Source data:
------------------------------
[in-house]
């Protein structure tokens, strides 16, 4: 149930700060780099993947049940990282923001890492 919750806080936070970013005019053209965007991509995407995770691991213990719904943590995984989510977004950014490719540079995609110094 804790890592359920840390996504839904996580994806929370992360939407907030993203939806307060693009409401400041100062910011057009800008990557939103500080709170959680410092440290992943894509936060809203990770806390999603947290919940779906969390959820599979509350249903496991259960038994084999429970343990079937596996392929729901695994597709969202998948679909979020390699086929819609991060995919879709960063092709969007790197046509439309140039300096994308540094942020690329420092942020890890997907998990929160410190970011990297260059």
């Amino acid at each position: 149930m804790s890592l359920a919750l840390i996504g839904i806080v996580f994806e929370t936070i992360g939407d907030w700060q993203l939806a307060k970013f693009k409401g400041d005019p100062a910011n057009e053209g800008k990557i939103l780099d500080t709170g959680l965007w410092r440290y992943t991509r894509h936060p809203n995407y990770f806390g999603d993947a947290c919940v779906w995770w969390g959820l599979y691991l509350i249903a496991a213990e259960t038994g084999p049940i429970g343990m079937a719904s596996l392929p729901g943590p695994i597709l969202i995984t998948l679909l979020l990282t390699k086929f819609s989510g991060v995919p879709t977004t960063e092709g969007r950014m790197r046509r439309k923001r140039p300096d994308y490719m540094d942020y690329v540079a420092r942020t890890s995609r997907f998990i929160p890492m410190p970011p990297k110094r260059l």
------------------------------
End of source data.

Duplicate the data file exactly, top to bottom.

[in-house]
């Protein structure tokens, strides 16, 4: 149930700060780099993947049940990282923001890492 919750806080936070970013005019053209965007991509995407995770691991213990719904943590995984989510977004950014490719540079995609110094 804790890592359920840390996504839904996580994806929370992360939407907030993203939806307060693009409401400041100062910011057009800008990557939103500080709170959680410092440290992943894509936060809203990770806390999603947290919940779906969390959820599979509350249903496991259960038994084999429970343990079937596996392929729901695994597709969202998948679909979020390699086929819609991060995919879709960063092709969007790197046509439309140039300096994308540094942020690329420092942020890890997907998990929160410190970011990297260059």
């Amino acid at each position: 149930m804790s890592l359920a919750l840390i996504g839904i806080v996580f994806e929370t936070i992360g939407d907030w700060q993203l939806a307060k970013f693009k409401g400041d005019p100062a910011n057009e053209g800008k990557i939103l780099d500080t709170g959680l965007w410092r440290y992943t991509r894509h936060p809203n995407y990770f806390g999603d993947a947290c919940v779906w995770w969390g959820l599979y691991l509350i249903a496991a213990e259960t038994g084999p049940i429970g343990m079937a719904s596996l392929p729901g943590p695994i597709l969202i995984t998948l679909l979020l990282t390699k086929f819609s989510g991060v995919p879709t977004t960063e092709g969007r950014m790197r046509r439309k923001r140039p300096d994308y490719m540094d942020y690329v540079a420092r942020t890890s995609r997907f998990i929160p890492m410190p970011p990297k110094r260059l």